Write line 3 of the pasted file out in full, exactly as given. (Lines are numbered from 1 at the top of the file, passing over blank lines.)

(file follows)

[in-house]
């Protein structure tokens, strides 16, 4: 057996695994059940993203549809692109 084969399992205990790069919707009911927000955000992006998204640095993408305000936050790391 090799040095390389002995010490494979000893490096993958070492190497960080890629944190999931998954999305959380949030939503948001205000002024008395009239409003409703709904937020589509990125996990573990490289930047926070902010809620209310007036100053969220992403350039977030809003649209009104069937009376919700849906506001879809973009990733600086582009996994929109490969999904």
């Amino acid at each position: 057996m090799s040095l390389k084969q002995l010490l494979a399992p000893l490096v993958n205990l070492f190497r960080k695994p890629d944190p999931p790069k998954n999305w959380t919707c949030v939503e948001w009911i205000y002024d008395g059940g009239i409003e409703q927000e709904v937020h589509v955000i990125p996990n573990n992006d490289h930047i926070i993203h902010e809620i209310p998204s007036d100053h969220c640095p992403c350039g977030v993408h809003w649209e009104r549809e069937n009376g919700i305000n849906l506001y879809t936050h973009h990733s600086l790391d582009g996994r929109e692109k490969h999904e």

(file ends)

């Amino acid at each position: 057996m090799s040095l390389k084969q002995l010490l494979a399992p000893l490096v993958n205990l070492f190497r960080k695994p890629d944190p999931p790069k998954n999305w959380t919707c949030v939503e948001w009911i205000y002024d008395g059940g009239i409003e409703q927000e709904v937020h589509v955000i990125p996990n573990n992006d490289h930047i926070i993203h902010e809620i209310p998204s007036d100053h969220c640095p992403c350039g977030v993408h809003w649209e009104r549809e069937n009376g919700i305000n849906l506001y879809t936050h973009h990733s600086l790391d582009g996994r929109e692109k490969h999904e």